Tropical Storm Henri officially slogged ashore just after noon Sunday near Westerly, Conn., but its impacts, especially torrential rain, were felt well before then over a wide stretch of the Atlantic Coast. The slow-moving storm dumped a record 1.94 inches on Central Park between 10 p.m. and 11 p.m. Saturday, crippled parts of the region’s transit system, and left numerous motorists stranded in their cars to be rescued by boat. Whole sections of numerous New Jersey towns, inundated by as much as 9 inches of rainfall, were forced to evacuate amidst rising floodwaters. More than 140,000 utility customers lost power due to the storm, fueled by ocean waters 7°F to 9°F warmer than usual in part because of climate change.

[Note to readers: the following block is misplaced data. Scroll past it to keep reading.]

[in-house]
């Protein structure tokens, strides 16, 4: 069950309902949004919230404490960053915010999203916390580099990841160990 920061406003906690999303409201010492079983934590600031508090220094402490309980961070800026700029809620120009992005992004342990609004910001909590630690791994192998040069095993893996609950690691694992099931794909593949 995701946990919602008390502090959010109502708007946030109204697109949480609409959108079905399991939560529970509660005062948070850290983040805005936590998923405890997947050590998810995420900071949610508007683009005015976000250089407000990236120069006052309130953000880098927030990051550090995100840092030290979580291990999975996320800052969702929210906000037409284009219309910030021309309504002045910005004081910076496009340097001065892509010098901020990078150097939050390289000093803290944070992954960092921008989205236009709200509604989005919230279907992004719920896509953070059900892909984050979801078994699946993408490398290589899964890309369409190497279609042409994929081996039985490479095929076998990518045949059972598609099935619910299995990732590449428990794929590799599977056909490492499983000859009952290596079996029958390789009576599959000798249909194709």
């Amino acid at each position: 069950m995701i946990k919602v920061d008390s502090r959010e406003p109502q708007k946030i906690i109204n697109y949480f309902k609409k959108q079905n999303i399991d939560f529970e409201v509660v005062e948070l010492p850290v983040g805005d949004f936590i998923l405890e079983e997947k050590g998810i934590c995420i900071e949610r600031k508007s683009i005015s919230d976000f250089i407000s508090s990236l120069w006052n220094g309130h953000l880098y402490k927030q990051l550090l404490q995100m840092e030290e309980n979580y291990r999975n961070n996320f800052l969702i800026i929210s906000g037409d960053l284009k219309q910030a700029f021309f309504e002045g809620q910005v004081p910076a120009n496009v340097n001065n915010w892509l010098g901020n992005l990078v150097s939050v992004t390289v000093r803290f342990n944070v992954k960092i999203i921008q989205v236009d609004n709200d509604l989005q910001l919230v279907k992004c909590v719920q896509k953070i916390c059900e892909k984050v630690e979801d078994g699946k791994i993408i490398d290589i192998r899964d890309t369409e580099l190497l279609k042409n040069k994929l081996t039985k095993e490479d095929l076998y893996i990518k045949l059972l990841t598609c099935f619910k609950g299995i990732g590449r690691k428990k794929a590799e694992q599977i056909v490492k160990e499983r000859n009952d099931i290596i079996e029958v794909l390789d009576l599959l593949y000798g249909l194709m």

“Climate change loads the dice. It just makes everything a little more extreme,” Phil Klotzbach, an atmospheric scientist who grew up in eastern Massachusetts, told National Geographic. Henri, now downgraded to a tropical depression and “nearly stationary” about 60 miles north-northwest of New York City on Monday morning, is expected to continue dumping rain on the region and start moving east later today. (AP, AP, New York Times $, Washington Post $, ABC; Climate Connection: (National Geographic, Yale Climate Connections, WBUR; Landfall: CNN; New York City: New York Times $; New Jersey:, CBS New York, ABC-Philadelphia, ABC-7NY,, CBS3 Philly; Current status: CBS, CBS New York, Boston Globe $, CBS; Climate Signals background: Hurricanes, 2021 Atlantic hurricane season)